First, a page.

Recently, there has been a world revival in kosher wines. In America, kosher wines were traditionally very sweet, due to the use of the indigenous Concord grape. Dryer kosher wines are on the rise in recent years with the growth of the Israeli wine industry. Now that a variety of grapes can be used in the production of kosher wines, the new tastes and types are everywhere. Kosher wines are also cultivated in France, Italy, and Australia. Commonly used varietals are Cabernet, Merlot, Shiraz, Petit Sirah, Cab Franc, Chardonnay, Viognier, Barbera and Zinfandel.

All eyes in the kosher wine industry are on Israel right now. The wines coming from the region are coveted and always in demand. New varietals are available and different tastes are presenting themselves now that the wine-makers are no longer forced to use the traditionally sweet Concord grape. With the resurgence of the practice of kosher wine making, any grape can be used to make kosher wine. And they are.

Our pick for stunning bottles of kosher wine come from Dalton Winery, a burgeoning, family owned Israeli wine maker located in the hills above Hermon Mountain in Upper Galilee. Dalton produces 800,000 bottles a year with care and patience. Their Red Canaan blend, made up of Cabernet Sauvignon, Merlot and Petit Sirah, is easy to drink with sweet red fruit notes, balanced by hints of spicy pepper and gentle vanilla. Their unoaked Chardonnay on the other hand, is a bold expression for Israeli wines with a surprising blend of tropical citrus and melon notes. Either bottle will be the perfect toast for your Rosh Hashanah celebration!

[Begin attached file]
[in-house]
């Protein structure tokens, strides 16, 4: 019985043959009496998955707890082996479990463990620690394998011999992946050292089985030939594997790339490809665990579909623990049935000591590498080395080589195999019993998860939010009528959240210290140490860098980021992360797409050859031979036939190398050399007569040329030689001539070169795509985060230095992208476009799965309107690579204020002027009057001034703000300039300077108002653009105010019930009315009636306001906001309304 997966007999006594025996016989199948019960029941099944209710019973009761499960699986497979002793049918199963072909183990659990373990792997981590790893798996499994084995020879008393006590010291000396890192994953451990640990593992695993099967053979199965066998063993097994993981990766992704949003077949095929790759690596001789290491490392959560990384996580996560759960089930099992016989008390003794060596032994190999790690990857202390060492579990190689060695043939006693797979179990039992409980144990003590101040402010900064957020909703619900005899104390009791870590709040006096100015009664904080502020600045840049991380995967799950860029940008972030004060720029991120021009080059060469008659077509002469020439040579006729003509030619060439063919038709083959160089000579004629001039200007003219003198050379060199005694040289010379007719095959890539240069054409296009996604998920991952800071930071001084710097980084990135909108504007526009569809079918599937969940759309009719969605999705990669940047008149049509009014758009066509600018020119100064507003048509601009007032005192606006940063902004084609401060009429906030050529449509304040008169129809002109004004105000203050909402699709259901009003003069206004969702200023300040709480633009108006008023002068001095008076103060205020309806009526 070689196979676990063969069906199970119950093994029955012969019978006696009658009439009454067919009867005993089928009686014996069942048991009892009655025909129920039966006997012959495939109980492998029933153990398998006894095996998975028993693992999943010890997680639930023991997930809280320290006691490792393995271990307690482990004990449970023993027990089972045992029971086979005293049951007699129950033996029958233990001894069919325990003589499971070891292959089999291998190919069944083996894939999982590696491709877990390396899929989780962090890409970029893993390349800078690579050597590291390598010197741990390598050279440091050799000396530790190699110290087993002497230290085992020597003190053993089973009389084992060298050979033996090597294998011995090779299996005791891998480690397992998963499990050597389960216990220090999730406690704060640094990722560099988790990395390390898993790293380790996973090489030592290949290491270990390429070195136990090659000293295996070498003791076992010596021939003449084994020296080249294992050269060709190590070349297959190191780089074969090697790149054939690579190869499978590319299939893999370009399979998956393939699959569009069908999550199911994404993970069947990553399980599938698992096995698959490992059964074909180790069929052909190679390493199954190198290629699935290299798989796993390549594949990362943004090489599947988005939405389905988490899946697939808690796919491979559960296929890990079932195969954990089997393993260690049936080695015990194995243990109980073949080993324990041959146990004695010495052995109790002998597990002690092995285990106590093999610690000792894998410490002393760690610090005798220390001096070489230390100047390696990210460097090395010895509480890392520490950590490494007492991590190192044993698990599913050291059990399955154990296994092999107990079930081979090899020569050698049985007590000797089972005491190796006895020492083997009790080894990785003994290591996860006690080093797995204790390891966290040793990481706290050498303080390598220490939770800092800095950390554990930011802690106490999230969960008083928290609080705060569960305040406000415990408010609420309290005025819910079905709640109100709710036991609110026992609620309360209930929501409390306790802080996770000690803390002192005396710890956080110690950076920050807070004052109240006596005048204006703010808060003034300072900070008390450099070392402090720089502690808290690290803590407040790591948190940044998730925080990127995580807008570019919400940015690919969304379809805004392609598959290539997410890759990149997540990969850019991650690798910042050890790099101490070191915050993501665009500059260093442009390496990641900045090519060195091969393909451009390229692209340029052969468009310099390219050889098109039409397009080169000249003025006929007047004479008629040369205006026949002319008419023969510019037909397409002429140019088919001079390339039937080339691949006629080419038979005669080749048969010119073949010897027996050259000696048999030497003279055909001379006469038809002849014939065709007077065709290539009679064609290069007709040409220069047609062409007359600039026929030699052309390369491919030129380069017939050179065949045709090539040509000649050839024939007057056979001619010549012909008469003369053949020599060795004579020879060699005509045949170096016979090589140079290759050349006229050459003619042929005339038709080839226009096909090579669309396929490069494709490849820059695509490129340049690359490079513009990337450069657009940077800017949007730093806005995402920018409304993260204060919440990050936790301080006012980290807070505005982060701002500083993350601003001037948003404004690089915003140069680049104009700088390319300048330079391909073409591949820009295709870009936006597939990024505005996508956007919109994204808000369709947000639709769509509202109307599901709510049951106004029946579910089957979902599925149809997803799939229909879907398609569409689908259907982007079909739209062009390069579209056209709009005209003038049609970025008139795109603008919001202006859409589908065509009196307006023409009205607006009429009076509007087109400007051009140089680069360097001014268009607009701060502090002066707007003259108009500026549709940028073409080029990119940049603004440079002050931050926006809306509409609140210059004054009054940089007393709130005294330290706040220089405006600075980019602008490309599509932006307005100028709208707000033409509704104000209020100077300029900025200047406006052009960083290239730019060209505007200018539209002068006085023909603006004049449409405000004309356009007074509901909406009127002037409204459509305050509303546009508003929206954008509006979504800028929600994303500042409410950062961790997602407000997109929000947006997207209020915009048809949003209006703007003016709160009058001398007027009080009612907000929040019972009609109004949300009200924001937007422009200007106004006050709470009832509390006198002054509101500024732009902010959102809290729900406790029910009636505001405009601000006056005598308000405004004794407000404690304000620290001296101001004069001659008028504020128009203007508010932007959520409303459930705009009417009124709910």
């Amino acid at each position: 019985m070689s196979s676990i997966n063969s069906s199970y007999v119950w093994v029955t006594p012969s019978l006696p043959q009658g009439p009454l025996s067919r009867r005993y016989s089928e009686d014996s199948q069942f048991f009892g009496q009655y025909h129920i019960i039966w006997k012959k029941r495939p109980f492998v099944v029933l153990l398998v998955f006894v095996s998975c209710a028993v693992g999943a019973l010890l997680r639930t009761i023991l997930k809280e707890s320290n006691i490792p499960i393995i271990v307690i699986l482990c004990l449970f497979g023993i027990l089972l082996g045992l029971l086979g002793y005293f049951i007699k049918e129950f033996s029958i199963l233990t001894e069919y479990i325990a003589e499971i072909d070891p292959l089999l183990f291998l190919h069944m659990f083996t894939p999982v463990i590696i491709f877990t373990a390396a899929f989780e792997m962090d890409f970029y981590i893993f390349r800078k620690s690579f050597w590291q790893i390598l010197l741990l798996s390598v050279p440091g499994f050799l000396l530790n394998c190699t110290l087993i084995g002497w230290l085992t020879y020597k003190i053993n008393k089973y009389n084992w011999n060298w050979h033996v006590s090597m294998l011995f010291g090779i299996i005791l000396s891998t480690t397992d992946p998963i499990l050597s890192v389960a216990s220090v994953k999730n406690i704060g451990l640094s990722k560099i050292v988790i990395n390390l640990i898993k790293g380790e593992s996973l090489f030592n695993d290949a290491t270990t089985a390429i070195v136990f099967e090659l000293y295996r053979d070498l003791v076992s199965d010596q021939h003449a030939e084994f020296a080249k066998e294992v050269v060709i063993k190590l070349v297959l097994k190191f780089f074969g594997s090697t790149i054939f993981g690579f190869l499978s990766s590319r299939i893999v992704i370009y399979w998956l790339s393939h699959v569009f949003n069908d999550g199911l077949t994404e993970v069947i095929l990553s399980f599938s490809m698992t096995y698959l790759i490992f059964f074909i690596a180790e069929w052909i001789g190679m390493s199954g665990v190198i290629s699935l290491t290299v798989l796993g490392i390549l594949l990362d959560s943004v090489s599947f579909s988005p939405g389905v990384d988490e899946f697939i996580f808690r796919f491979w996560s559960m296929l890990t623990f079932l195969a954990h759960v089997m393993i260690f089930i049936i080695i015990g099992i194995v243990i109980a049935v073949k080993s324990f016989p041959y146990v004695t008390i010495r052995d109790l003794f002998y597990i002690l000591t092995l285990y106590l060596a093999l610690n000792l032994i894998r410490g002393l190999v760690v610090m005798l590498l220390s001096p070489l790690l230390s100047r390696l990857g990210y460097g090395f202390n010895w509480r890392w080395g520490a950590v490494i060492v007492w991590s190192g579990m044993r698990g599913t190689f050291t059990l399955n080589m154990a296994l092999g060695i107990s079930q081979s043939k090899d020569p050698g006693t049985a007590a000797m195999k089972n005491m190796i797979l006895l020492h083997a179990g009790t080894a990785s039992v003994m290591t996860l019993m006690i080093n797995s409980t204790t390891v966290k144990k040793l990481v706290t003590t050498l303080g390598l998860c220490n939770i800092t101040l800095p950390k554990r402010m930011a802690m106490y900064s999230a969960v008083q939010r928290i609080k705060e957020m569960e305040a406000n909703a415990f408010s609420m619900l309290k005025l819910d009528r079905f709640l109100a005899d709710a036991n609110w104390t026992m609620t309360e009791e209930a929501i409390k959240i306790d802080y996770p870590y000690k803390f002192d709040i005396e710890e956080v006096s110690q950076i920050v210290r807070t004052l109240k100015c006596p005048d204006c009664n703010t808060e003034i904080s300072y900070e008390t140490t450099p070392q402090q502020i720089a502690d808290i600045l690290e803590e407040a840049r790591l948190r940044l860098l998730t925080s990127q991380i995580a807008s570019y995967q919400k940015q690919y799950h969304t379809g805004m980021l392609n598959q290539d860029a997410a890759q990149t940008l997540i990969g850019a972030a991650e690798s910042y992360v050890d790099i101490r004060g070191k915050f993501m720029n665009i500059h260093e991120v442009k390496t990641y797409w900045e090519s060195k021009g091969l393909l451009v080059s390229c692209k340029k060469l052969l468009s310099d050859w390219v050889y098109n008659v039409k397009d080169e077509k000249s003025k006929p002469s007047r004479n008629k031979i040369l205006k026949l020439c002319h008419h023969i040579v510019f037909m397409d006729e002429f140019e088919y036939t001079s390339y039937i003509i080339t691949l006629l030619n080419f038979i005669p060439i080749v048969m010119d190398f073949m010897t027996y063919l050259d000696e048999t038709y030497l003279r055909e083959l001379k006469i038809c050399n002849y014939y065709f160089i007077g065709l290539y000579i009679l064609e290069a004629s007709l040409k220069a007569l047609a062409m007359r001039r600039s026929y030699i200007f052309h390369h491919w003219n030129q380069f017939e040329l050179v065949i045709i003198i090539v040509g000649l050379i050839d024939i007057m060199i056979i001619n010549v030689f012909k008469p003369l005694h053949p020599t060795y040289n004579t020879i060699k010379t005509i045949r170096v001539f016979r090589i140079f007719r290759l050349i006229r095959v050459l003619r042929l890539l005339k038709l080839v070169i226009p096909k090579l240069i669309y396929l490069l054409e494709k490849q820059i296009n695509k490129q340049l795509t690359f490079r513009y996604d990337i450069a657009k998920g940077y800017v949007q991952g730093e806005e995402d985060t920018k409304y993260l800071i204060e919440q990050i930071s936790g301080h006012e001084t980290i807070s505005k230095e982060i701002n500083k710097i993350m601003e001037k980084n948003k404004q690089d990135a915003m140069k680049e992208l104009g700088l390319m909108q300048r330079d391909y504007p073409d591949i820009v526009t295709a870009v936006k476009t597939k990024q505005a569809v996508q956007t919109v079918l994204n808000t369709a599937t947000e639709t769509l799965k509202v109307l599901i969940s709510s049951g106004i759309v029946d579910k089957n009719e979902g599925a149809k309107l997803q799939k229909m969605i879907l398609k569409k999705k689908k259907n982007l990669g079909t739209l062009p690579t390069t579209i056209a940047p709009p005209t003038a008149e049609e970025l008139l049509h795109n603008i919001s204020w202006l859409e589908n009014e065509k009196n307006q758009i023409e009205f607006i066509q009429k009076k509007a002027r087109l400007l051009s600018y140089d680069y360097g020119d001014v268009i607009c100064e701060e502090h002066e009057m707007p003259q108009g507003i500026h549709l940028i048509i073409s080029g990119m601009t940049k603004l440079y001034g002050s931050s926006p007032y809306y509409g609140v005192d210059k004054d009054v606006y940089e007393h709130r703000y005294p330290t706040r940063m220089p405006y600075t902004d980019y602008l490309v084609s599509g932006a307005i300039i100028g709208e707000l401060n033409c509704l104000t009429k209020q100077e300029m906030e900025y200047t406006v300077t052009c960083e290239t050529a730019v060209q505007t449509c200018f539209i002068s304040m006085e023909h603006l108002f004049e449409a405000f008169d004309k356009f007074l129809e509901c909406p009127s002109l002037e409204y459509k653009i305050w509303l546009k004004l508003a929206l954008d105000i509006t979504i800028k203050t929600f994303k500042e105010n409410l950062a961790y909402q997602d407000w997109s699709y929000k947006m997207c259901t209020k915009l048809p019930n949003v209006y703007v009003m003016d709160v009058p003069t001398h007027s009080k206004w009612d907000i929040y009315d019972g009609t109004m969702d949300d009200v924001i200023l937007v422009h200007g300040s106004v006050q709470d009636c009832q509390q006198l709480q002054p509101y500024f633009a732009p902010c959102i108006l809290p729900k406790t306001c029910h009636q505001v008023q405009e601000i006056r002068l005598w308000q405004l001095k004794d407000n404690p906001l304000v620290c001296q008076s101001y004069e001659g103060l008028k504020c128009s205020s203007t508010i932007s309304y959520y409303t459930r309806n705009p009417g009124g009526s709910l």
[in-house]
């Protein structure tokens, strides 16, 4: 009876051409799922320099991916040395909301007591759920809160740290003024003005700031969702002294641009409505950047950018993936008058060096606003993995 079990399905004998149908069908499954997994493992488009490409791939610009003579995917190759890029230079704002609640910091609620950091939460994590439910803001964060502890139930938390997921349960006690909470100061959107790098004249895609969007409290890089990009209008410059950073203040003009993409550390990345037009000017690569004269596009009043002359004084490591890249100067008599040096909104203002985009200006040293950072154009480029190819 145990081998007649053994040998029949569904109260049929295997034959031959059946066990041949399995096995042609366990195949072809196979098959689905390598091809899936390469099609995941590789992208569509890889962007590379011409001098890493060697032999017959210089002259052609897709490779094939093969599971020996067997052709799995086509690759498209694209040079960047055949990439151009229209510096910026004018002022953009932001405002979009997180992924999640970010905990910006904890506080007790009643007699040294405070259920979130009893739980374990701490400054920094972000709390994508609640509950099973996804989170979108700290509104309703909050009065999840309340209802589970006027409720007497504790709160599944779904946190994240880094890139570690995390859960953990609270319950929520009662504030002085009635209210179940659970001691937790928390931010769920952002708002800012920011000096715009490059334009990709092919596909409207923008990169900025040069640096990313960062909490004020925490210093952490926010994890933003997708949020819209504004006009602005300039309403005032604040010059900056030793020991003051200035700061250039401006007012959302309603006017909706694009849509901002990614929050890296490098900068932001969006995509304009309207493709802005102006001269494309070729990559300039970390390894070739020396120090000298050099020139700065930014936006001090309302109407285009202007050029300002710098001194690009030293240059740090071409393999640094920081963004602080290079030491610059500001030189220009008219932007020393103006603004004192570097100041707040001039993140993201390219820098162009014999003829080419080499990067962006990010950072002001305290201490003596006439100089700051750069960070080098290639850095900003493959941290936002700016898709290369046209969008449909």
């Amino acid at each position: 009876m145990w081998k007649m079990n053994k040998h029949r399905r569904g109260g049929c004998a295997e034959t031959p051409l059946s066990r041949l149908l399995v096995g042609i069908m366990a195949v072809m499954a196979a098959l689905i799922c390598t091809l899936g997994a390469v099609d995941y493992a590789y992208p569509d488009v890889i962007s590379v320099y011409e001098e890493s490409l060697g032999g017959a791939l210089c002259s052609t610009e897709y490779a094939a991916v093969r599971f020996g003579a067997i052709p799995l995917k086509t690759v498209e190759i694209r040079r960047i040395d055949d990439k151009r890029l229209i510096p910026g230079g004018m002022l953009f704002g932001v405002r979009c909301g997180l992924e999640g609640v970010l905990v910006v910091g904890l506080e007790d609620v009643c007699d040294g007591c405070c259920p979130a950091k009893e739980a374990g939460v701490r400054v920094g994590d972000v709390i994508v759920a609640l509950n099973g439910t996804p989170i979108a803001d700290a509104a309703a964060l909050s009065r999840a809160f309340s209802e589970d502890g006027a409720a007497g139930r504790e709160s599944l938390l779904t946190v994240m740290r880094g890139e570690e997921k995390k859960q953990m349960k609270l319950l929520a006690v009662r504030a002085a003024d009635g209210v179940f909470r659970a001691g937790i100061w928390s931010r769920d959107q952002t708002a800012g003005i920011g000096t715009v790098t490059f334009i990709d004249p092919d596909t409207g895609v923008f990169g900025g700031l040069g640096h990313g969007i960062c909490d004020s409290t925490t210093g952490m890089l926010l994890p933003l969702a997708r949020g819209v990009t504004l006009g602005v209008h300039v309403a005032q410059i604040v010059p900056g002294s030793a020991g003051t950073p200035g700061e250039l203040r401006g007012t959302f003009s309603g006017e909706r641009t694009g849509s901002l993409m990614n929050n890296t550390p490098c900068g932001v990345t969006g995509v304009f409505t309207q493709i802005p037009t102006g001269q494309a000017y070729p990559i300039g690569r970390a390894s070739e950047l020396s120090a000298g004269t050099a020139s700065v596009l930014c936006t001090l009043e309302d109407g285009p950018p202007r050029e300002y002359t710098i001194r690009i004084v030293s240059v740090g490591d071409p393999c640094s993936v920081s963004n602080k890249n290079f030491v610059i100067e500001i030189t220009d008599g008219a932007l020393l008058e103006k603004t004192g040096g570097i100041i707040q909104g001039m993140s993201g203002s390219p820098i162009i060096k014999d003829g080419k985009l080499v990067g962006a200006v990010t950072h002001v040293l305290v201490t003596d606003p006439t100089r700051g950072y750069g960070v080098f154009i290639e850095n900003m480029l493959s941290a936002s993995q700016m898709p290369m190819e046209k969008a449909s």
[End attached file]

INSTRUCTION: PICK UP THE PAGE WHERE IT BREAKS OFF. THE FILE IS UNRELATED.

Julie Bausch is a freelance writer who moonlights for Tipsy, a wine and spirits shop in Brooklyn. Tipsy hosts 3 or more free tasting events every week. Visit us at the corner of Myrtle and Classon or online at

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Headaches: Is Red Wine to Blame?

June 25, 2014

We regularly have customers come in looking for sulfite- or tannin-free wine because they say that they get headaches from red wine (and no, we don’t mean that headache you’re bound to get if you drink a whole bottle of any wine). This type of headache is so common that it even has an official name, “red wine headache” or RWH. For some, these RWHs lead to migraines, so many migraine sufferers avoid red wine all together. There are a ton of different viewpoints on the “red wine equals headache” rumor, so we’re going tackle a couple of the common compounds blamed for the pain and look at why they exist in wine.